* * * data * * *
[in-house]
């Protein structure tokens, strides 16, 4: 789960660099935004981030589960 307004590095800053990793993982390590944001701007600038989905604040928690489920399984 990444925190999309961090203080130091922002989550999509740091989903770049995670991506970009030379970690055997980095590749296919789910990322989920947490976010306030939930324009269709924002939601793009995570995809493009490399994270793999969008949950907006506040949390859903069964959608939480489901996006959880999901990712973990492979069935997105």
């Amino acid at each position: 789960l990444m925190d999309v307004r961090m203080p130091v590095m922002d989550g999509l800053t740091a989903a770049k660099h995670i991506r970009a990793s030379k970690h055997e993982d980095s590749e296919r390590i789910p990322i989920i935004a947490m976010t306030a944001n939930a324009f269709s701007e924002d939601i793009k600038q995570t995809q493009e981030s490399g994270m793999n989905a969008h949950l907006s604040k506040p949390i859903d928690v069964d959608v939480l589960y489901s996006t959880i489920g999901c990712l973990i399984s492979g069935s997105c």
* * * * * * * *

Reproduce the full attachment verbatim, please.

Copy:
[in-house]
């Protein structure tokens, strides 16, 4: 789960660099935004981030589960 307004590095800053990793993982390590944001701007600038989905604040928690489920399984 990444925190999309961090203080130091922002989550999509740091989903770049995670991506970009030379970690055997980095590749296919789910990322989920947490976010306030939930324009269709924002939601793009995570995809493009490399994270793999969008949950907006506040949390859903069964959608939480489901996006959880999901990712973990492979069935997105």
């Amino acid at each position: 789960l990444m925190d999309v307004r961090m203080p130091v590095m922002d989550g999509l800053t740091a989903a770049k660099h995670i991506r970009a990793s030379k970690h055997e993982d980095s590749e296919r390590i789910p990322i989920i935004a947490m976010t306030a944001n939930a324009f269709s701007e924002d939601i793009k600038q995570t995809q493009e981030s490399g994270m793999n989905a969008h949950l907006s604040k506040p949390i859903d928690v069964d959608v939480l589960y489901s996006t959880i489920g999901c990712l973990i399984s492979g069935s997105c």